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Let's Get Dangerous: Security and Sandboxing in Chrome Packaged Apps

  • April 5, 2013
  • By David Talbot
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Chrome packaged application provides you with the ability to access many elevated privilege only features like file access, notifications and device access. These types of elevated privileges come at a cost but there are still ways to do what you need.

Dynamic Code

When a user installs your app, they agree to give your app the elevated privileges you request. In order for Google to make sure that your app doesn't accidently or intentionally load and run code other than what the user approved, some common JavaScript capabilities are disabled.

Eval and anything that converts a string into code can't be run in a Chrome packaged application. This includes setTimeout, setInterval and eval. Most developers are used to calling setTimeout by passing a string to be executed.

setTimeout("MyFunction()", 1000);

You can still call setTimeout, but you will need to pass a function to it instead of a string.

setTimeout(function() { 
//Your Code
}, 1000);

Some developers are used to using eval to parse JSON from the days when this was the only way to convert a JSON structure into usable JavaScript objects. Instead of using eval, use JSON.parse(yourJsonString);.

Sandboxing

There are multiple popular frameworks that require eval to work successfully such as Kendo and Handlebars. Likewise, there are web API toolkits that rely on eval internally to work properly. In order to use these functions, you will need to put the parts of your app that need to use them in a sandbox.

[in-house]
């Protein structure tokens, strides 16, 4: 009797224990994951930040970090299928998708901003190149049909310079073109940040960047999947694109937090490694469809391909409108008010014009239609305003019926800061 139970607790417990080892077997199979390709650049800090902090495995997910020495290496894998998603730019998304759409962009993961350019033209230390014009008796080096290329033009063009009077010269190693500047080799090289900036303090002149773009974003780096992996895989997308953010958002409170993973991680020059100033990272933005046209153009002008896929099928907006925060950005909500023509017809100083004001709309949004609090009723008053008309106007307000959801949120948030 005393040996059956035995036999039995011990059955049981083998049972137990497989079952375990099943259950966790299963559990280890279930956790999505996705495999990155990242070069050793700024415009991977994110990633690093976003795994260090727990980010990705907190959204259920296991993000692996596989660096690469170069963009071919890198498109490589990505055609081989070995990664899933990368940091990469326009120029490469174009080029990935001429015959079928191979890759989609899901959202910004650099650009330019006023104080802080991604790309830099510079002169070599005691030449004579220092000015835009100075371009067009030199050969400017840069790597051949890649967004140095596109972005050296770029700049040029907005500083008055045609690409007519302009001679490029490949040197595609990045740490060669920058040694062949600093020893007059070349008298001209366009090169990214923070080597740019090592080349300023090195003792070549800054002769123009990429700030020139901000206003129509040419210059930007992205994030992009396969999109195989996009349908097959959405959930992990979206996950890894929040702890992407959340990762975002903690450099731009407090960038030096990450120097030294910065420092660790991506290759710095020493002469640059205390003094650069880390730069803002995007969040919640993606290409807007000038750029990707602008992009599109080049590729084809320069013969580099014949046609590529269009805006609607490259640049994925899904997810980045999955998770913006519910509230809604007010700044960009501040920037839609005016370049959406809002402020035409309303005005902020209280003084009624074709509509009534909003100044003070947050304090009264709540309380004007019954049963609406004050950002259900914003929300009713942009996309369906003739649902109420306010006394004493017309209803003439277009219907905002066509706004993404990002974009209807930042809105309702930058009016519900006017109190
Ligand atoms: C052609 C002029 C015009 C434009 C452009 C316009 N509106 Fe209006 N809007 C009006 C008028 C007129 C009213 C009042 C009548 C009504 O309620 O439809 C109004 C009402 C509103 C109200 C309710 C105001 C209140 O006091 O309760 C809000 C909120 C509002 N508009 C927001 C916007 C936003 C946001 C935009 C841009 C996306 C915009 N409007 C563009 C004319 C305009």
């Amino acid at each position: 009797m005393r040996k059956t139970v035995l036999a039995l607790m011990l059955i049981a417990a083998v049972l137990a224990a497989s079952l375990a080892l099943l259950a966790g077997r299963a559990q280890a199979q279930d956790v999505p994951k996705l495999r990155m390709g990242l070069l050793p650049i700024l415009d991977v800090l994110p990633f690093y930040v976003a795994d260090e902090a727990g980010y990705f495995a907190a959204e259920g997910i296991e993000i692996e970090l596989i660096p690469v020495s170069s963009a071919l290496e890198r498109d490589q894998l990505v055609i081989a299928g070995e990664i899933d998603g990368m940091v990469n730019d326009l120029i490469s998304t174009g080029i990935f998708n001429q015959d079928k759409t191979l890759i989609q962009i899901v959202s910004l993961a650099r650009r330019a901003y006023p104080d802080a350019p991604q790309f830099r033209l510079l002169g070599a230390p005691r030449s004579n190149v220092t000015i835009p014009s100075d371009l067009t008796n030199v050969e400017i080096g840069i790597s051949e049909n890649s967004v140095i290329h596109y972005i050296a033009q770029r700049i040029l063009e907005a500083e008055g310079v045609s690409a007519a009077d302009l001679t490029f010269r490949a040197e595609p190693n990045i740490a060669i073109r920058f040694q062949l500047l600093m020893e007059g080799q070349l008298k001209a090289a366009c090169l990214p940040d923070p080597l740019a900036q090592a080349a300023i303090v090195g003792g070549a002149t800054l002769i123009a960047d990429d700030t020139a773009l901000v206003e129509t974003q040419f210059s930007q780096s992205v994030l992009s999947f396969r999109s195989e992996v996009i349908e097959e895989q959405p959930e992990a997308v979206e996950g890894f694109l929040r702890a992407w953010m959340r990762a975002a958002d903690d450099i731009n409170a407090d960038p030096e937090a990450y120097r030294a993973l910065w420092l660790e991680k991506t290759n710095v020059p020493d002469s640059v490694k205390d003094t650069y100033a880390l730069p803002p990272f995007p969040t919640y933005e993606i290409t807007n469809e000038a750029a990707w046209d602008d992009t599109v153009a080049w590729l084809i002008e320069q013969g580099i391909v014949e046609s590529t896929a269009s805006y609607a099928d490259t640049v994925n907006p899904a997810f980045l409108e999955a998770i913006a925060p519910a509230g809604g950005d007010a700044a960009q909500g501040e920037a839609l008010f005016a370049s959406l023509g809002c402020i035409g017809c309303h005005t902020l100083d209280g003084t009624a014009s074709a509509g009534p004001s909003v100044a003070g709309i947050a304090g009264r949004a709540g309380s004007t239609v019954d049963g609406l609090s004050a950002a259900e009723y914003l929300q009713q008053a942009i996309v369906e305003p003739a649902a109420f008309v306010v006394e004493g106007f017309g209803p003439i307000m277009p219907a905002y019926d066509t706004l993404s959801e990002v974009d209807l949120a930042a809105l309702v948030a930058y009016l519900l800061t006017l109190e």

To create a sandbox, modify your manifest.json file to include a "sandbox" property and under the sandbox property, create a "pages" property. The pages property takes an array of page names that you want to be sandboxed.

{
  "name": "Sandbox Example",
  "version": "0.99",
  "app": {
  "background": {
  "scripts": ["./scripts/background.js"]
  }
  },
  "icons": { "16": "icon_16.png", "128": "icon_128.png" },
  "permissions":["unlimitedStorage","storage", "https://apis.google.com/*"],
  "sandbox": {
  "pages": ["index.html"]
  }
 }

Your background.js file should open a window pointing to a file that isn't in the sandbox, in this example, "container.html".

chrome.app.runtime.onLaunched.addListener(function () {
  chrome.app.window.create('container.html', {
  'width': 800,
  'height': 600
  });
 });

The container HTML file is outside of the sandbox and is both restricted by the typical Chrome Packaged App restrictions and has the elevated permissions you requested in your manifest.json. In this example, the "container.html" file just contains an IFRAME that points to the "index.html" page that is in the sandbox.

<!DOCTYPE html>
 <html xmlns="http://www.w3.org/1999/xhtml">
 <body>
  <iframe id="iframe" src="index.html" width="100%" height="100%" frameborder="none"></iframe> 
 </body>
 </html>

The sandboxed "index.html" page example below can not only run "loose" script in the page but can also run eval. It isn't a complete "anything goes" environment, you still cannot use "alert" but for all intents and purposes you should be able to use any UI framework or templating library you like inside of the sandbox.